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How the IRS looks at your divorce

On Behalf of | Apr 5, 2022 | Divorce

Somehow, when California couples are dealing with the emotional and financial turbulence of divorce, they can forget financial details that could come back to haunt them on Tax Day. Along with navigating the challenges of dividing marital property, it is important to be aware of tax implications that will affect different aspects of the divorce, such as investments or IRAs, alimony or child support payments, or property division or transfers.

Overlooking these issues could create complications later, and for couples in Carlsbad heading for divorce, knowing all the legal angles will help to them protect their financial interests at each stage in the process.

Property division in California

California is one of a handful of community property states, meaning that all property that is not separate is marital assets and debt, or community property, and subject to even division between the parties, unless the court determines another solution based on mitigating circumstances. Separate property is generally anything that you owned, earned, or bought before marriage.

When inventorying separate and community property, looking at the date of marriage and a clear separation date are the best ways of determining when earnings, debt payments, or purchases became separate from community property.

Pre-divorce calculations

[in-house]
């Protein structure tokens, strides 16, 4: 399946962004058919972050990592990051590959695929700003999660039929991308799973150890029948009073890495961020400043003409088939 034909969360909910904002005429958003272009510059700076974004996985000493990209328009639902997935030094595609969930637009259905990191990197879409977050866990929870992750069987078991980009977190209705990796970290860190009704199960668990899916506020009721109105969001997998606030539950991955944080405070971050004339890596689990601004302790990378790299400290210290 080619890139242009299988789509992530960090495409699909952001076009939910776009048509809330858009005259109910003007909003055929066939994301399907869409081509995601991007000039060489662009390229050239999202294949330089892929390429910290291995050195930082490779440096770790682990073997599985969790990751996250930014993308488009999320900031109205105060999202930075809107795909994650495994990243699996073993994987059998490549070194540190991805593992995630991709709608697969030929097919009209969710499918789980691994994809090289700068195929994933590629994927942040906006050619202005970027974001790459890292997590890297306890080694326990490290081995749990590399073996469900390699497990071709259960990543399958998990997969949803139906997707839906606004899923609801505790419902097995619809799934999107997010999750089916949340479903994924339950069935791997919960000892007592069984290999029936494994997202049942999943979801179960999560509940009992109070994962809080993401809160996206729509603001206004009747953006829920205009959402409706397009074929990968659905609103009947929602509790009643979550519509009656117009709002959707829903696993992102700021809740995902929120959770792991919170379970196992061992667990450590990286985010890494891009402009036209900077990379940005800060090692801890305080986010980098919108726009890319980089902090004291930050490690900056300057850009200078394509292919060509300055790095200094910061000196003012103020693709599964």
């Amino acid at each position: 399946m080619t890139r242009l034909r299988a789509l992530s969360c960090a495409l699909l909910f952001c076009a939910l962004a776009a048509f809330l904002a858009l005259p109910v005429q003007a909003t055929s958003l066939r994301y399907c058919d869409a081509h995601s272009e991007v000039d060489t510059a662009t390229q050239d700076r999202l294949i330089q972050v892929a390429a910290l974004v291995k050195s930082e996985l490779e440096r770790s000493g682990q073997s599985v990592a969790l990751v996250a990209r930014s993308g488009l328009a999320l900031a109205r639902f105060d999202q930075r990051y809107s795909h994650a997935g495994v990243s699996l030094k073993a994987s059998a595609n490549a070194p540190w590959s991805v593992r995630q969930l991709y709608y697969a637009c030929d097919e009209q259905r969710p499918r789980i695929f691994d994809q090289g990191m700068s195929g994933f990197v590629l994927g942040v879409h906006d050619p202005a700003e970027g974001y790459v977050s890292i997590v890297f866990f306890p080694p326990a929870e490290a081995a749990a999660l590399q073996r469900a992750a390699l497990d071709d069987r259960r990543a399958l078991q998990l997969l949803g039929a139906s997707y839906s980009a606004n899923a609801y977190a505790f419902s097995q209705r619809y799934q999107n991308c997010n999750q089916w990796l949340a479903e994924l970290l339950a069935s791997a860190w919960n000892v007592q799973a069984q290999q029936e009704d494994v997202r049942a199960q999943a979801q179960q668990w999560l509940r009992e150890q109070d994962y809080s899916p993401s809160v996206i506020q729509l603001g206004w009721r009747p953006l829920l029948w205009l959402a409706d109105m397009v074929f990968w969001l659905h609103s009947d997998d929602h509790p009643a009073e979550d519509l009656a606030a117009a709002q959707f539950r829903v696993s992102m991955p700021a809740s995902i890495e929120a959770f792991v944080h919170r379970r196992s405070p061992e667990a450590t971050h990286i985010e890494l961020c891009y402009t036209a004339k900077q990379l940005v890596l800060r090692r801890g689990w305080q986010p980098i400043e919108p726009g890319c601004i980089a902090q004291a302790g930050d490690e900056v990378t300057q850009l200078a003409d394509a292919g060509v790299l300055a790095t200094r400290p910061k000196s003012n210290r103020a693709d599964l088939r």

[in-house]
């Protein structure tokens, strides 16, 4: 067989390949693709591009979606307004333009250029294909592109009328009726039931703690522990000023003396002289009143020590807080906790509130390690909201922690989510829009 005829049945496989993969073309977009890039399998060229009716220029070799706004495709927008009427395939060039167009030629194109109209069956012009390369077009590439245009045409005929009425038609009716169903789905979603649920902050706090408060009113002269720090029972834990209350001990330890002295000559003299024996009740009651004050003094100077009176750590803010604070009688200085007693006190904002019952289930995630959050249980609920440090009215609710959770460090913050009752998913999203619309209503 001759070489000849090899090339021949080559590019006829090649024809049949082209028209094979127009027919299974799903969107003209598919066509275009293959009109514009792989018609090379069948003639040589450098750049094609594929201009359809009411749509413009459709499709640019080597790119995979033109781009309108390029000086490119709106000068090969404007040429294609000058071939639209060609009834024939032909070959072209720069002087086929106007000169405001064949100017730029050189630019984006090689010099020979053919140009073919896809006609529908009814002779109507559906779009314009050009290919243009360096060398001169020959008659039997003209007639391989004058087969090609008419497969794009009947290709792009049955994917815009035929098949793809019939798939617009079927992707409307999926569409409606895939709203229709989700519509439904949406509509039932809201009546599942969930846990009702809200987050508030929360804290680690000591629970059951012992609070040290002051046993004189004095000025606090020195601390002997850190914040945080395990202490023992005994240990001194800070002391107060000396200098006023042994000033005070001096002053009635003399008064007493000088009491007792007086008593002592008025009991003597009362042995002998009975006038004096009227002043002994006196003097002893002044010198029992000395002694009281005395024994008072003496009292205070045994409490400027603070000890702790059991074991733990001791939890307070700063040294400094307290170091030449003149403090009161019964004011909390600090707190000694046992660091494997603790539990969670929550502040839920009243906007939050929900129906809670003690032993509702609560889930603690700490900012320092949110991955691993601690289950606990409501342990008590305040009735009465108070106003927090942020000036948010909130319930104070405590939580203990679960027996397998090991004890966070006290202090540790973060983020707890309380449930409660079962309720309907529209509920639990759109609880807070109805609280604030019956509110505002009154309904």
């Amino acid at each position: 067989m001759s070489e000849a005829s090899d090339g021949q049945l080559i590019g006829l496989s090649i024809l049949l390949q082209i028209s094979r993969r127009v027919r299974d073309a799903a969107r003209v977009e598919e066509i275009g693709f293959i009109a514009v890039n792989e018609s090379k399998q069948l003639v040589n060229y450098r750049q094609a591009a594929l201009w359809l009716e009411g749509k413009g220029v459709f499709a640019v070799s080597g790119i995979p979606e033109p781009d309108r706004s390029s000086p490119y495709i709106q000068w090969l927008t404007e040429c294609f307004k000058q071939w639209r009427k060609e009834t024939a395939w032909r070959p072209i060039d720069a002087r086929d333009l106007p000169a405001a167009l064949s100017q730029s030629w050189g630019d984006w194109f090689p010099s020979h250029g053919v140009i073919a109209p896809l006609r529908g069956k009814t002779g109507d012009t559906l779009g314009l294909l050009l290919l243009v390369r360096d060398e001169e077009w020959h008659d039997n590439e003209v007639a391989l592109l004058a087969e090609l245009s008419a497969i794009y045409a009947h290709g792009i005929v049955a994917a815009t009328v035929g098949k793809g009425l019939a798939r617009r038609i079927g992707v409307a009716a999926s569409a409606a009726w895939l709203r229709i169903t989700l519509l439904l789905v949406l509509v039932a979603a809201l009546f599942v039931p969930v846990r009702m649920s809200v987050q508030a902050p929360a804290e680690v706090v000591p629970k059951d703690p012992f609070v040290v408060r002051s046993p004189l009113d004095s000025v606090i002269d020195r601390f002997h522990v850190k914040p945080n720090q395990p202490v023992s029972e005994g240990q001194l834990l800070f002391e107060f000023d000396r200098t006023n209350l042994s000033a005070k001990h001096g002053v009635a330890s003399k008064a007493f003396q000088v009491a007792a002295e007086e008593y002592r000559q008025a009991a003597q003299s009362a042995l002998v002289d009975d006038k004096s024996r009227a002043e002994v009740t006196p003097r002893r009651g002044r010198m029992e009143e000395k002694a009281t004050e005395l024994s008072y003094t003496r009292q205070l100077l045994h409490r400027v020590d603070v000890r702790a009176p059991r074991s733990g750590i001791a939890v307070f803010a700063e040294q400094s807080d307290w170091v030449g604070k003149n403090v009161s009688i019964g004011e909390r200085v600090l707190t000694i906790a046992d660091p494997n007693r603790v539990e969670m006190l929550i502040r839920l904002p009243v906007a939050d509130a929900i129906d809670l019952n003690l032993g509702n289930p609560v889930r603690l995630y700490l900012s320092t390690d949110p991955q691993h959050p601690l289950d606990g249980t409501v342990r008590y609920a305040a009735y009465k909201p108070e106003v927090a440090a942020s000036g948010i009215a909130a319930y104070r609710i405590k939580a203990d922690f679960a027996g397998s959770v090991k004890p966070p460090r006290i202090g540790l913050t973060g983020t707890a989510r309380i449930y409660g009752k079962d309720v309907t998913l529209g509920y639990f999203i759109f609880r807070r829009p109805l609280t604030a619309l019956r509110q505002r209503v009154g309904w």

Among the many challenging aspects of working out a divorce settlement, 3 of the most important regarding taxes are:

  1. Property transfers between spouses, which will generally not trigger tax issues, can be costly for the spouse who sells the family home later on when they must pay the taxable portion of capital gains on the sale. By buying the house from the community property, both the selling and purchasing spouse can avoid some tax pitfalls.
  2. Retirement accounts, which can incur tax penalties. Dividing IRA funds through a direct trustee-to-trustee transfer can work, however, if one spouse does not withdrawal funds early.
  3. Child support and alimony, which occurs after the marriage is over, is something the couple must discuss beforehand as part of a settlement agreement. Current tax law no longer allows a tax deduction for child support or alimony payments, nor is it taxable income to the receiving spouse.

Post-divorce tax concerns

Once the divorce is final, it is best for both parties to decide who will claim a child as a tax credit to avoid contentious issues later. As it is the first spouse who files who will benefit, this can be a sore spot if the other one should rightfully be claiming the deduction. While claiming head of household has tax advantages, checking your status first can avoid red flags later.